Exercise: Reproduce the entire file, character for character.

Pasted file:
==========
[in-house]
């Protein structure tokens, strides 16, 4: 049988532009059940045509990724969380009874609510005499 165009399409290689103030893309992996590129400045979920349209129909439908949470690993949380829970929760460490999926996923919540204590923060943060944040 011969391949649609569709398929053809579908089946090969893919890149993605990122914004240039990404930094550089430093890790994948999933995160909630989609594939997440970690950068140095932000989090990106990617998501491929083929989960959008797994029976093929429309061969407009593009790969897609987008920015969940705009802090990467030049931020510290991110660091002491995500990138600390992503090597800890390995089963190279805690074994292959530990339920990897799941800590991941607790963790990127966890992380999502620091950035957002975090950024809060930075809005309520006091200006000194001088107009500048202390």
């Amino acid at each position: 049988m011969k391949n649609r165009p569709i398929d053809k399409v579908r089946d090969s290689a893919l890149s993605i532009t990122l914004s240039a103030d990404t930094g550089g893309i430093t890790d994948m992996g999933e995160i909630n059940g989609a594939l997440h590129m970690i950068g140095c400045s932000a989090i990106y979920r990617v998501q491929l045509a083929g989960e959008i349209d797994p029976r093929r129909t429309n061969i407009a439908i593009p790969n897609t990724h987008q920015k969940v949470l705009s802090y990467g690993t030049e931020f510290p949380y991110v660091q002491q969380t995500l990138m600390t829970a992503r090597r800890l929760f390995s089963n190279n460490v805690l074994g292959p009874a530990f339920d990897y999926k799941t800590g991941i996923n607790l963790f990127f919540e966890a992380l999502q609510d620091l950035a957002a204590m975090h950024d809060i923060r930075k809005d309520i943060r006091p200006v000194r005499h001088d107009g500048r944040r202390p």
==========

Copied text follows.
[in-house]
């Protein structure tokens, strides 16, 4: 049988532009059940045509990724969380009874609510005499 165009399409290689103030893309992996590129400045979920349209129909439908949470690993949380829970929760460490999926996923919540204590923060943060944040 011969391949649609569709398929053809579908089946090969893919890149993605990122914004240039990404930094550089430093890790994948999933995160909630989609594939997440970690950068140095932000989090990106990617998501491929083929989960959008797994029976093929429309061969407009593009790969897609987008920015969940705009802090990467030049931020510290991110660091002491995500990138600390992503090597800890390995089963190279805690074994292959530990339920990897799941800590991941607790963790990127966890992380999502620091950035957002975090950024809060930075809005309520006091200006000194001088107009500048202390």
């Amino acid at each position: 049988m011969k391949n649609r165009p569709i398929d053809k399409v579908r089946d090969s290689a893919l890149s993605i532009t990122l914004s240039a103030d990404t930094g550089g893309i430093t890790d994948m992996g999933e995160i909630n059940g989609a594939l997440h590129m970690i950068g140095c400045s932000a989090i990106y979920r990617v998501q491929l045509a083929g989960e959008i349209d797994p029976r093929r129909t429309n061969i407009a439908i593009p790969n897609t990724h987008q920015k969940v949470l705009s802090y990467g690993t030049e931020f510290p949380y991110v660091q002491q969380t995500l990138m600390t829970a992503r090597r800890l929760f390995s089963n190279n460490v805690l074994g292959p009874a530990f339920d990897y999926k799941t800590g991941i996923n607790l963790f990127f919540e966890a992380l999502q609510d620091l950035a957002a204590m975090h950024d809060i923060r930075k809005d309520i943060r006091p200006v000194r005499h001088d107009g500048r944040r202390p």